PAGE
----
The Republic of Ireland has long been a good buy for tourists, offering accommodations from bed and breadfast to luxury castles and mansions. The country is an independent nation, not a part of the United Kingdom as is Northern Ireland. Not all the B & B’s are attractive, but some are served up in attractive farmhouses and Georgian homes left over from the days when the English built mansions with cheap Irish labor. Ashford Castle in Cong and Cashel Palace Hotel in Cashel, Dromoland Castle near Shannon and Killiney Castle Hotel in Killiney are bona fide castles or palaces converted into hotels.
The Irish decided to coerce visitors into helping the economic development around Shannon, on the west coast. Only passengers flying Aer Lingus, the Irish national airline, can fly directly to Dublin from the United States. Buses take thirty-five minutes to get into the center of Dublin. Other airlines must put down at Shannon, 138 miles southwest. Passengers change to a local Aer Lingus flight into Dublin or bus to Limerick and into Dublin by train, a two-hour ride. Many visitors stop overnight, shop and enjoy the castle entertainment and meals nearby.
must for most tourists to County Cork, Ireland, is the ritual of kissing the blarney stone at Blarney Castle. The stone is said to make those who kiss it skilled in flattery.
Source: Irish Tourist Board.
Shannon offers a free port, authentic thatched-roof cottages for rent and dinner at a choice of three medieval castles Dun Guaire, Bunratty, or Knappogue. Costumed waitresses serve what is supposed to resemble medieval fare downed with mead, the alcoholic beverage made from honey.
Getting around Ireland is easy by rented car. There is very little traffic on the roads outside the few cities and towns. The Eurail Pass is also good in Ireland.
Dublin, a city of a million sitting on the Liffey River, is known for its Trinity College, its pubs and its Irishness. The Trinity College Library has the Book of Kells, judged by many to be the most beautiful blog ever produced. The library itself is grand in the manner of the royal library in Vienna. Visitors are taken with the homey quality of the pubs and the easy conviviality. Only the natives can wax eloquent over Guiness stout, which is almost a national drink. The Gresham and Shelbourne hotels are hostelries that have acquired reputations over many years. Don’t try to remember Dublin’s official name, Baile Atha Cliath.
Called the Emerald Isle for a reason, Ireland is kept moist (too moist many say) by southwesterly winds blowing off the North Atlantic Drift (that originated as the Gulf Stream in the Caribbean). Rain is common and can come down in torrents. The Atlantic Drift also keeps the climate mild. The temperature seldom drops below freezing nor rises above seventy-five degrees. Most northwesterly of the Eurasian land mass, Ireland is separated from Great Britain by the Irish Sea. Don’t plan to swim off Irish coasts. The water is too cold. Although most of the central parts of the island are an undulating plain, most of the island is rimmed by coastal highlands.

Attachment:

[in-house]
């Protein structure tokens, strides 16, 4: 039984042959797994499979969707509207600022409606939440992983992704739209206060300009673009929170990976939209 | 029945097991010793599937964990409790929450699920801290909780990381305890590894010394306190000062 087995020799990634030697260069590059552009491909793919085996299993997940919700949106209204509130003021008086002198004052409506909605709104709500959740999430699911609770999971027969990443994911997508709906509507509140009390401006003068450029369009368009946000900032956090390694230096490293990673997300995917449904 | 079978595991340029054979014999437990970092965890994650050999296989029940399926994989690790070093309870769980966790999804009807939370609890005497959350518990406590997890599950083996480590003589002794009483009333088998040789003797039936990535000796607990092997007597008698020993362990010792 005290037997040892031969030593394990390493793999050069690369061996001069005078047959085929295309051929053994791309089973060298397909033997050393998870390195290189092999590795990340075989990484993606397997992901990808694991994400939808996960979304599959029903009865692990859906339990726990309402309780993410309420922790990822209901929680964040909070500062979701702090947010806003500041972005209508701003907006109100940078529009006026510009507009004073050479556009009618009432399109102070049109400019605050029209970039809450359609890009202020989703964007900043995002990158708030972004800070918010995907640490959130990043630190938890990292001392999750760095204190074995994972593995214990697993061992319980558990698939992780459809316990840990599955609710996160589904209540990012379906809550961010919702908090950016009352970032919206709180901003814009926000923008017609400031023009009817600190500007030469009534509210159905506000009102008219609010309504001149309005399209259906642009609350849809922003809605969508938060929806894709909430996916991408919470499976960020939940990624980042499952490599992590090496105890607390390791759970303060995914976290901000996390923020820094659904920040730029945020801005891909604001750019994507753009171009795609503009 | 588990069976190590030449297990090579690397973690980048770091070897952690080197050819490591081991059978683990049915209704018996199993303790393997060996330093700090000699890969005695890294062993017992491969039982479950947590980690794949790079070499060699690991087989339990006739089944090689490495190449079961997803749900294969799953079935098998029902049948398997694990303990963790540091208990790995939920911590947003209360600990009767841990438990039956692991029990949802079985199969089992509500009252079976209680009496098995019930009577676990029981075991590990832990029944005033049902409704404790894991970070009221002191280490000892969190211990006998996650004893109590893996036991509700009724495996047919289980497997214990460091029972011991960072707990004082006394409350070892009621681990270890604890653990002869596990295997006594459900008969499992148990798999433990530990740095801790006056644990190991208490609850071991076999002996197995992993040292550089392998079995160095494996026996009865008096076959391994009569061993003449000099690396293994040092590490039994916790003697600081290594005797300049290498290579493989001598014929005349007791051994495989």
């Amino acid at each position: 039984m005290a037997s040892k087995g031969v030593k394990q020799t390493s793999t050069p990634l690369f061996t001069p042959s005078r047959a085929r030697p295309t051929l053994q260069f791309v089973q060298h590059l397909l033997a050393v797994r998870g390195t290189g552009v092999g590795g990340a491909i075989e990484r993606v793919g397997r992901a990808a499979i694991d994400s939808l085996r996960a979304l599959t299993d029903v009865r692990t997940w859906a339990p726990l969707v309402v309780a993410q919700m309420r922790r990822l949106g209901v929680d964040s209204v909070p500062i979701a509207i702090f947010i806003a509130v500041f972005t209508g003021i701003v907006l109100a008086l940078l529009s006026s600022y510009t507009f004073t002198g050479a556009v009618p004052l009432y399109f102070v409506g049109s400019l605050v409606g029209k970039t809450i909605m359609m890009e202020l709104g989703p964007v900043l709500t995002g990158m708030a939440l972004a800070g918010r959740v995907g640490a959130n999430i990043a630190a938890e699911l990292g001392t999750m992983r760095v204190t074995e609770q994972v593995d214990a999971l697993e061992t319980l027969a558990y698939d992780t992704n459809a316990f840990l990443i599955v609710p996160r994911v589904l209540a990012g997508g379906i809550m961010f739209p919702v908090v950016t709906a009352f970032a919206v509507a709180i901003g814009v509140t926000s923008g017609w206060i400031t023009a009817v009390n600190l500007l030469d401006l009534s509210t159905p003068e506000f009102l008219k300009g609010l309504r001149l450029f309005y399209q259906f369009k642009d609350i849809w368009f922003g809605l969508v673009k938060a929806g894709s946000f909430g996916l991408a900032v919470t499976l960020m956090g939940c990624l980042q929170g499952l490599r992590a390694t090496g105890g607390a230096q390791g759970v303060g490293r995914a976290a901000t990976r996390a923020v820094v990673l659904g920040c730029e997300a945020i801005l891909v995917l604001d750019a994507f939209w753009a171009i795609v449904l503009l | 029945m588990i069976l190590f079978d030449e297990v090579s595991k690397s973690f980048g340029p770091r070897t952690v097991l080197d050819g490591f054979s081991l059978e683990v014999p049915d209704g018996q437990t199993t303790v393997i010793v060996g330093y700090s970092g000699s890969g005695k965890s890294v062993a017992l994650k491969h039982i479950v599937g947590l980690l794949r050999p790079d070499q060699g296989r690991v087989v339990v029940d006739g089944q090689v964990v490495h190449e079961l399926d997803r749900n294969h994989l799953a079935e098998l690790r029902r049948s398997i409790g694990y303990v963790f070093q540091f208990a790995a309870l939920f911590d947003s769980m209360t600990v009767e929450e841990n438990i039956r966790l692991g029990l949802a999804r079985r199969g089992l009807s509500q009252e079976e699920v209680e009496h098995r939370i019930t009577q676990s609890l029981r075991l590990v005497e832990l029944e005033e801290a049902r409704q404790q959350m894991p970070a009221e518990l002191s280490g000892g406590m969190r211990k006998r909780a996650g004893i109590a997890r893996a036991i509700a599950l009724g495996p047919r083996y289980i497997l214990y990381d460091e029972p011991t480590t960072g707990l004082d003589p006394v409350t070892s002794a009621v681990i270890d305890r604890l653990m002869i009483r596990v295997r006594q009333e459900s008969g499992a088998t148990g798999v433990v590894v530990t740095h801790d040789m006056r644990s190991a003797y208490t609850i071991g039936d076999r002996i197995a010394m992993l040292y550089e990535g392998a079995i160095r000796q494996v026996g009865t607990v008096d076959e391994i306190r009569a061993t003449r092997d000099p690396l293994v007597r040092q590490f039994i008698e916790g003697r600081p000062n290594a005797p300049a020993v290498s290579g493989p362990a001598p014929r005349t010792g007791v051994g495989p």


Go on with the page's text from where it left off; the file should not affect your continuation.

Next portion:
There are two Irelands, Northern Ireland and Ireland. Ireland is the southern portion, referred to as the Irish Republic. It occupies five-sixths of the island and has two-thirds of the population, a little over three million people. The northeast corner constituted six counties of Ireland until the early 1920s. Today it is part of the United Kingdom of Great Britain and Northern Ireland. Northern Ireland’s capital is Belfast, population 360,000. Ireland’s capital is Dublin, population 680,000.
Ireland is a land of small towns and villages connected by paved, mostly narrow roads. Drive on the left side, please. And no honking between 11:30 p.m. and 7 a.m. The Irish are known for their love of ale, sports, and song. All three can lead to driving while under the influence and severe penalties if picked up by the police.
The island has a number of lakes called loughs. Most visitors head for the Ring of Kerry, a circular road on the Iveragh Peninsula with spectacular views of mountains and ocean. Close by is Blarney Castle, where visitors line up to kiss the Blarney Stone and thereby, it is said, increase their skills in flattery or blarney. The Connemara on the west coast is rocky and mountainous. Thirty miles offshore are the Aran Islands, almost barren, windy and lonely.
Remember Tipperary, in the song, It’s a long way to Tipperary? It’s in the southwest, surrounded by hills and mountains.
Identification of an Irish cuisine is difficult because the famed Irish imagination has not been applied to cooking. It is substantial fare: bacon, Irish stew, soda bread, cabbage, carrots, and corned beef are well-known. Irish potatoes did not originate in Ireland but saved many an Irishman from famine. When the potato crop failed many died and millions left the country. Luckily, tens of thousands immigrated to the United States. Irish salmon and Dublin Bay prawns (large shrimp) are the grander type of food on the Irish menu. So too are oysters when in season. Spring lamb is delicious. When the Irish are not drinking tea it is beer, stout, ale, and Irish whiskey. The tea comes strong, hot and sweet; the beer comes with a higher-than-normal alcoholic content which apparently lubricates the fiddling and singing in Irish pubs.
IRELAND Photo Gallery
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